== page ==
The Survey Process
How the Joint Commission Surveys for Quality
The Joint Commission surveys hospitals every three years. Surveys are scheduled approximately six weeks in advance, although hospital staff may spend months preparing for the visit. When the survey date arrives, a team of experienced health professionals—usually at least one doctor, one nurse and a hospital administrator—travel to the hospital.
Over several days, they conduct a top-to-bottom review of the hospital, evaluating compliance with standards through observation, document review, and interviews with patients and staff. Some of the areas evaluated, and examples of things the team looks for, include:
- Are patients able to accept or refuse certain treatments?
- Is patient confidentiality maintained?
- How are patient needs determined through physical examinations, health histories and appropriate diagnostic tests?
- How does the hospital prepare, dispense and administer medications?
- Are systems in place to minimize medication errors?
Patient and family education and responsibilities
- Does the hospital properly address physical, mental, cultural or language barriers that patients may have?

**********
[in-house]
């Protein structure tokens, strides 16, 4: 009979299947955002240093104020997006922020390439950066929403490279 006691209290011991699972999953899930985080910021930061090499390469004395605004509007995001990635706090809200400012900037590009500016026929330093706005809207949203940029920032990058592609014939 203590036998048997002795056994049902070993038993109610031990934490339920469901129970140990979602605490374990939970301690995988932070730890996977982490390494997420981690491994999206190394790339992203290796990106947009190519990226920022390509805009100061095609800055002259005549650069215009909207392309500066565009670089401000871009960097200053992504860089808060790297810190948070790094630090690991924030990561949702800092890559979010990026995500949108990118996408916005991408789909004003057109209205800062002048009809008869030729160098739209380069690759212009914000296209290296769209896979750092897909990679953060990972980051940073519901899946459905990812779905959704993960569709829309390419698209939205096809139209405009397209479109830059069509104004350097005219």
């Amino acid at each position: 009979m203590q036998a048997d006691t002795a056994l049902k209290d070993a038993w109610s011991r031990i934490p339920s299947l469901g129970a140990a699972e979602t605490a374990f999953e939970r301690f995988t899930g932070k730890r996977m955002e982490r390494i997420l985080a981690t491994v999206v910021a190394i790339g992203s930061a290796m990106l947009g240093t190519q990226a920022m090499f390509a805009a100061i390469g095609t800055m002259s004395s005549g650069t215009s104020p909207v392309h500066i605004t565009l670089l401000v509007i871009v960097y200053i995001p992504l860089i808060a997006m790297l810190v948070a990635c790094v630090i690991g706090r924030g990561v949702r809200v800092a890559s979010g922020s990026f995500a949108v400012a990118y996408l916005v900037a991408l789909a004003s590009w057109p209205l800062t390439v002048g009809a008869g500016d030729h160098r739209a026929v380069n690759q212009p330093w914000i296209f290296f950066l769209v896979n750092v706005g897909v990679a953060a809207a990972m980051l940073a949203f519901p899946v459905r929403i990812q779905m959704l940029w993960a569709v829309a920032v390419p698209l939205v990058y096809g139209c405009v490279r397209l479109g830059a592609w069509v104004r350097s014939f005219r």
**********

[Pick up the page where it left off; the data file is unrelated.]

- Does the hospital help patients understand how to take their medications and use medical equipment?
Environment of care
- Does the hospital comply with fire and safety codes?
- Is medical equipment properly maintained?
- Does the hospital take steps to prevent and control infections?
- Are sterilization procedures carried out appropriately?
- How does the hospital make sure that only qualified people are on the medical staff?
A Serious Process
Hospitals pursue accreditation, which is voluntary, to improve quality and patient safety. Accreditation fulfills licensure requirements in many states and may also substitute for Medicare and Medicaid certification. Insurers and other third parties are increasingly requiring accreditation as a prerequisite for eligibility.
No matter why a hospital seeks accreditation, the process is taken seriously. Hospitals pay the cost of their own evaluations, and results are automatically made available to the public. Doing well in a survey helps the hospital build public trust and attract medical staff.